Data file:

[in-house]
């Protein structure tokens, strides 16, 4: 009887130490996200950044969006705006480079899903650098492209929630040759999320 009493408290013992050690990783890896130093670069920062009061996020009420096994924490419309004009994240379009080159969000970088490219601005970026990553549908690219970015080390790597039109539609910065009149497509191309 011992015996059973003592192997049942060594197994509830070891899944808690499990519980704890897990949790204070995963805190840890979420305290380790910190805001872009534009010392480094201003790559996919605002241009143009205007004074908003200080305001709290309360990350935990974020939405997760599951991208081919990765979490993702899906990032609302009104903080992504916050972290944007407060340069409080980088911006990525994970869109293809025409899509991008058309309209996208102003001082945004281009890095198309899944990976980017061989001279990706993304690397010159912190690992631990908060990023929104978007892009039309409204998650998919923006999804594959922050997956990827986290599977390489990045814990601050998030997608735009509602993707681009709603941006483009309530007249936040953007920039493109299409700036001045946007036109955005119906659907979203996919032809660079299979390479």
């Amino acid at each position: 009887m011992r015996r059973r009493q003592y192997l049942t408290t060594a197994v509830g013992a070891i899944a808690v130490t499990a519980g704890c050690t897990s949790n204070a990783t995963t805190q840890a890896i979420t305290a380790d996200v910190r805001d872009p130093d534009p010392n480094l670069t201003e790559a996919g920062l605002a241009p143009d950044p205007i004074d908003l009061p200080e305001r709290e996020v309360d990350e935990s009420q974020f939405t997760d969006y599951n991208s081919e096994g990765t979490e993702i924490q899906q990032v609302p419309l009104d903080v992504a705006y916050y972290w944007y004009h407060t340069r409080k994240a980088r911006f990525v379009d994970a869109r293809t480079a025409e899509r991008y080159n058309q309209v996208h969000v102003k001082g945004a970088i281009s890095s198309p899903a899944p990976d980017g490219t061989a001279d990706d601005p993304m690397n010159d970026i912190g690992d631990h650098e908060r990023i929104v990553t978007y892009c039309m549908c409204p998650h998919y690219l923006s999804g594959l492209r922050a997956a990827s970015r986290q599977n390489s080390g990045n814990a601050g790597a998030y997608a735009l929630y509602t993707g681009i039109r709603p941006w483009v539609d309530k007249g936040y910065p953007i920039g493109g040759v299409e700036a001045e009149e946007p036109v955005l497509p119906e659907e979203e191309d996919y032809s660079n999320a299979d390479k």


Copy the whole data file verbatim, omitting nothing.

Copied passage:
[in-house]
């Protein structure tokens, strides 16, 4: 009887130490996200950044969006705006480079899903650098492209929630040759999320 009493408290013992050690990783890896130093670069920062009061996020009420096994924490419309004009994240379009080159969000970088490219601005970026990553549908690219970015080390790597039109539609910065009149497509191309 011992015996059973003592192997049942060594197994509830070891899944808690499990519980704890897990949790204070995963805190840890979420305290380790910190805001872009534009010392480094201003790559996919605002241009143009205007004074908003200080305001709290309360990350935990974020939405997760599951991208081919990765979490993702899906990032609302009104903080992504916050972290944007407060340069409080980088911006990525994970869109293809025409899509991008058309309209996208102003001082945004281009890095198309899944990976980017061989001279990706993304690397010159912190690992631990908060990023929104978007892009039309409204998650998919923006999804594959922050997956990827986290599977390489990045814990601050998030997608735009509602993707681009709603941006483009309530007249936040953007920039493109299409700036001045946007036109955005119906659907979203996919032809660079299979390479």
């Amino acid at each position: 009887m011992r015996r059973r009493q003592y192997l049942t408290t060594a197994v509830g013992a070891i899944a808690v130490t499990a519980g704890c050690t897990s949790n204070a990783t995963t805190q840890a890896i979420t305290a380790d996200v910190r805001d872009p130093d534009p010392n480094l670069t201003e790559a996919g920062l605002a241009p143009d950044p205007i004074d908003l009061p200080e305001r709290e996020v309360d990350e935990s009420q974020f939405t997760d969006y599951n991208s081919e096994g990765t979490e993702i924490q899906q990032v609302p419309l009104d903080v992504a705006y916050y972290w944007y004009h407060t340069r409080k994240a980088r911006f990525v379009d994970a869109r293809t480079a025409e899509r991008y080159n058309q309209v996208h969000v102003k001082g945004a970088i281009s890095s198309p899903a899944p990976d980017g490219t061989a001279d990706d601005p993304m690397n010159d970026i912190g690992d631990h650098e908060r990023i929104v990553t978007y892009c039309m549908c409204p998650h998919y690219l923006s999804g594959l492209r922050a997956a990827s970015r986290q599977n390489s080390g990045n814990a601050g790597a998030y997608a735009l929630y509602t993707g681009i039109r709603p941006w483009v539609d309530k007249g936040y910065p953007i920039g493109g040759v299409e700036a001045e009149e946007p036109v955005l497509p119906e659907e979203e191309d996919y032809s660079n999320a299979d390479k």